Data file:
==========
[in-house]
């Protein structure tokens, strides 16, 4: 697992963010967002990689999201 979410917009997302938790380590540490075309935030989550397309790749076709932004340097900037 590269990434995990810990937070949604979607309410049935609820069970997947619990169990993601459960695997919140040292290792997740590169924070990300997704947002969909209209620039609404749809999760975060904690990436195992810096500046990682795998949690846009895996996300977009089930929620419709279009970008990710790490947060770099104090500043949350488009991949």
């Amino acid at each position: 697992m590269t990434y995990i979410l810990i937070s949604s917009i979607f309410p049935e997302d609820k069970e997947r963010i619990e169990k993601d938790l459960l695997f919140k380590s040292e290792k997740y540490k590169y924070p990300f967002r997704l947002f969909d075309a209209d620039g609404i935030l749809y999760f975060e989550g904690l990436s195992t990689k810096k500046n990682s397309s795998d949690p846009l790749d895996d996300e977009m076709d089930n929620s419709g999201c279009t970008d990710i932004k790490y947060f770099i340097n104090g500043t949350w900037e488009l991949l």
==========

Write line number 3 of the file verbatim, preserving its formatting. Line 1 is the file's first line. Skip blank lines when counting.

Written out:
């Amino acid at each position: 697992m590269t990434y995990i979410l810990i937070s949604s917009i979607f309410p049935e997302d609820k069970e997947r963010i619990e169990k993601d938790l459960l695997f919140k380590s040292e290792k997740y540490k590169y924070p990300f967002r997704l947002f969909d075309a209209d620039g609404i935030l749809y999760f975060e989550g904690l990436s195992t990689k810096k500046n990682s397309s795998d949690p846009l790749d895996d996300e977009m076709d089930n929620s419709g999201c279009t970008d990710i932004k790490y947060f770099i340097n104090g500043t949350w900037e488009l991949l």